En route to the final, the Czechs twice emerged victorious in dramatic penalty shoot-outs, first in the round of 16 against Japan (after recovering from a 2-0 deficit in normal time thanks to two secondhalf penalties), then against a strong Spain team. In the latter encounter, the Czechs assigned two men to Spain’s tricky left winger, Diego Capel, a strategy with which coach Miroslav Soukup achieved the desired result. Soukup’s instructions had no doubt been prompted by the instrumental role Capel had played in the Spaniards’ success against Brazil in the round of 16. So it was that, after a threeyear unbeaten run since losing to France in the final of the 2004 European U-17 Championship, this Spain squad was eliminated far earlier than anticipated.
As for Argentina, their path to the final took in victories over Congo and a Mexico side led by young Barcelona star Giovanni dos Santos before a heated semi-final with neighbours Chile. The Chileans had travelled to North America as dark horses for the title and coach JoseSulantay’s players clearly indicated why they had been so hotly tipped before the tournament. Before playing Argentina, they had not conceded a single goal and cruised through the earlier rounds of the competition without breaking sweat, even though striker Alexis Sanchez was Suffering from back and shoulder problems and was, for the most part, only able to make partial appearances. Nevertheless, despite his limited time on the pitch, Sanchez showed why Italian top flight side Udinese had secured his services in 2006. The reticent striker’s fine dribbling and shooting were a sight to behold.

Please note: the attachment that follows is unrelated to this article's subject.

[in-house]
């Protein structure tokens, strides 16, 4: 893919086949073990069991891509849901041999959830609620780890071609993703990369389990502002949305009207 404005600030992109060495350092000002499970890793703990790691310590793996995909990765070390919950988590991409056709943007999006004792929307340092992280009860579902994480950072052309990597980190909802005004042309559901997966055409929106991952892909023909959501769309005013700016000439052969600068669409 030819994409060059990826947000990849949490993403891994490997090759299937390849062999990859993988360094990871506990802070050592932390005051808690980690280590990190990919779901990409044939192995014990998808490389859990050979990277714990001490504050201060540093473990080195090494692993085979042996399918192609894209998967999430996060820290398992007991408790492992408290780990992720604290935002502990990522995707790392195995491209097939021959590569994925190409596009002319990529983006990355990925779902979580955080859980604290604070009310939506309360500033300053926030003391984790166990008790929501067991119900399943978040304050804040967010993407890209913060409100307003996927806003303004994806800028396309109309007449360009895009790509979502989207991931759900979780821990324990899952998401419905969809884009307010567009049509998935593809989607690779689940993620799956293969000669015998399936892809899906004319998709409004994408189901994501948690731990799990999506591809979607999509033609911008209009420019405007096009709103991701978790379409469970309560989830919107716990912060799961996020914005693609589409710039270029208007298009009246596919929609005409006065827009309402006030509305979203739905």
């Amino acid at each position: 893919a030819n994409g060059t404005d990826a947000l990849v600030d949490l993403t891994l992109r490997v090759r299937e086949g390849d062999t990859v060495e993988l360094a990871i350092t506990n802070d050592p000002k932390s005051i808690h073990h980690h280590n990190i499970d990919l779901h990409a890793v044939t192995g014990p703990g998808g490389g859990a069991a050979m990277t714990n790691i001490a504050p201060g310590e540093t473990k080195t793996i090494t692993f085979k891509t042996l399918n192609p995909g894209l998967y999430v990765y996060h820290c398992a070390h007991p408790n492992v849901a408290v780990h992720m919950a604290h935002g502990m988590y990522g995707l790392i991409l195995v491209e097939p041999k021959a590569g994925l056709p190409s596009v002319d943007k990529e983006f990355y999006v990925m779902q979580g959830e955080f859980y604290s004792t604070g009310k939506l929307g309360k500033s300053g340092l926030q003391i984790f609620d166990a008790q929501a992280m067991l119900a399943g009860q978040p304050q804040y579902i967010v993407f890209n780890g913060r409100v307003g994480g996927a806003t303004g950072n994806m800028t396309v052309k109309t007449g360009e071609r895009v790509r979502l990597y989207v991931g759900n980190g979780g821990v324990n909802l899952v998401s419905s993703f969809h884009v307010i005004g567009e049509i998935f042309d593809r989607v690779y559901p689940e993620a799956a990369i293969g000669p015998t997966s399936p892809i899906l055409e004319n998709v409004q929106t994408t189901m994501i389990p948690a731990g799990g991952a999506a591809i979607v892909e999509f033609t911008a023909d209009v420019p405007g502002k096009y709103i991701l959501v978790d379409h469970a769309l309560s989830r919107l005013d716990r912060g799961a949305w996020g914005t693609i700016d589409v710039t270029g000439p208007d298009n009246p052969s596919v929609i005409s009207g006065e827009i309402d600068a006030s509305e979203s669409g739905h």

Bayer Leverkusen will be pleased with the performance of another member of the Chile squad. The German club’s new signing, Arturo Vidal, was the South Americans’ key player, thanks to his strength, versatility and tactical nous in midfield. However, he would be well advised to curb his aggression and comments to match officials.
The tournament’s surprise packages were Austria. While they left for the tournament without great fanfare, well-wishers gathered at the airport to celebrate their return — somewhat later than anticipated — to home soil. With less than a year to go until the nation co-hosts EURO 2008 with Switzerland, the fourth-place finish in Canada will provide a welcome boost after recent setbacks for Austria’s senior national team.